Enjoy the mortgage war while it lasts.
Global finance giants Goldman Sachs and Nomura aren't buying in to the business gloom and both say rates will rise sooner than most local forecasts indicate.
US investment bank Goldman Sachs says "the strength in New Zealand's hard data means the chance of a 2019 rate hike are increasing", Bloomberg News has reported.
A Sydney-based strategist with Japanese bank Nomura is picking the kiwi dollar - which rose sharply this week after strong employment data - will rise further in coming months.
Nomura's Andrew Ticehurst wrote in a research note: "We continue to think the next move in the official cash rate is up and maintain our forecast for a 25 basis-point hike in the fourth quarter of 2019."
Both calls are more upbeat than the Reserve Bank, which yesterday delivered its latest Monetary Policy Statement.
The Reserve Bank said it expects the official cash rate to stay on hold at 1.75 per cent right through next year and into 2020.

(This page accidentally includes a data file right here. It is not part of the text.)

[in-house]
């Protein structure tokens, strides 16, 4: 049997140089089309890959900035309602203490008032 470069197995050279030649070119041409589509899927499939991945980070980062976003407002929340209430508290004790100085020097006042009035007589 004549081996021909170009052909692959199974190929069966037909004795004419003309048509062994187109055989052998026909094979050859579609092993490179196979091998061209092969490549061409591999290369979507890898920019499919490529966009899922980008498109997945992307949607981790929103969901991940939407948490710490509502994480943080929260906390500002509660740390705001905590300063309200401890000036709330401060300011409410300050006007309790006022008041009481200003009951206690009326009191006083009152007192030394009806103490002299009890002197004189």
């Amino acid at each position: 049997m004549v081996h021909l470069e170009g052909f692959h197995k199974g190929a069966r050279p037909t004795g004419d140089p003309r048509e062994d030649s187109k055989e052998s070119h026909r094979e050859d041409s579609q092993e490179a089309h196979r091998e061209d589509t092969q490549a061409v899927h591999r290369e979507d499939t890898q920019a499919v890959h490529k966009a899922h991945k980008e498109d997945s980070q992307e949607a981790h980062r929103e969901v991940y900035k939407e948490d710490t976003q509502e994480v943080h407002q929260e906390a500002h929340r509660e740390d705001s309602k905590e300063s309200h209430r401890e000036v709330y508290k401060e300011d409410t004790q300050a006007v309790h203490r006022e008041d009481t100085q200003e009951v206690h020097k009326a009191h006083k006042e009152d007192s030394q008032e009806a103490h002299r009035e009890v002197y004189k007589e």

The rate has already been on hold for two years.
That stability has created a window for local banks to embark on a mini-mortgage war - dropping their rates even as the global cost of borrowing rises.
Interest rates and the value of the dollar are intimately connected as global traders favour countries with higher rates.
After years of low inflation the Reserve Bank has taken a cautious approach. While it did remove a reference to the next rate move being either "up or down" in yesterday's statement, it continued to highlight "upside and downside risks".
Local economists say the lack of inflation has taken pressure off the bank to lift rates in a hurry despite continued strength in the economy.
Weak business confidence has been the most negative economic signal this year but has thus far not translated into slower growth or higher unemployment.